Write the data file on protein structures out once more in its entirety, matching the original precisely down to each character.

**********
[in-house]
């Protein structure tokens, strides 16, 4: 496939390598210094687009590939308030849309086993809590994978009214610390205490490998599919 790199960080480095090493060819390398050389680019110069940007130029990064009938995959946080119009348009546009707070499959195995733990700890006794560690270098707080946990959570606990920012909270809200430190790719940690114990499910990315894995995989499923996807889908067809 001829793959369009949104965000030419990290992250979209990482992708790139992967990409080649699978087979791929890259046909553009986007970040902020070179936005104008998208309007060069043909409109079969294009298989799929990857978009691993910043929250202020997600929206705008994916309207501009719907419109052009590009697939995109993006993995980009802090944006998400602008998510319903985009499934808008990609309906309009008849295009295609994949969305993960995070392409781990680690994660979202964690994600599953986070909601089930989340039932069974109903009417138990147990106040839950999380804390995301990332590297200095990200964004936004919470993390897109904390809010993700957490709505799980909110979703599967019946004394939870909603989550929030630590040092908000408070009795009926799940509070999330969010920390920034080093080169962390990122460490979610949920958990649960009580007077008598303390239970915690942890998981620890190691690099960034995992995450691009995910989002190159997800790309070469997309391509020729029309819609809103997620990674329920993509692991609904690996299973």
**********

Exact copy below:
[in-house]
């Protein structure tokens, strides 16, 4: 496939390598210094687009590939308030849309086993809590994978009214610390205490490998599919 790199960080480095090493060819390398050389680019110069940007130029990064009938995959946080119009348009546009707070499959195995733990700890006794560690270098707080946990959570606990920012909270809200430190790719940690114990499910990315894995995989499923996807889908067809 001829793959369009949104965000030419990290992250979209990482992708790139992967990409080649699978087979791929890259046909553009986007970040902020070179936005104008998208309007060069043909409109079969294009298989799929990857978009691993910043929250202020997600929206705008994916309207501009719907419109052009590009697939995109993006993995980009802090944006998400602008998510319903985009499934808008990609309906309009008849295009295609994949969305993960995070392409781990680690994660979202964690994600599953986070909601089930989340039932069974109903009417138990147990106040839950999380804390995301990332590297200095990200964004936004919470993390897109904390809010993700957490709505799980909110979703599967019946004394939870909603989550929030630590040092908000408070009795009926799940509070999330969010920390920034080093080169962390990122460490979610949920958990649960009580007077008598303390239970915690942890998981620890190691690099960034995992995450691009995910989002190159997800790309070469997309391509020729029309819609809103997620990674329920993509692991609904690996299973």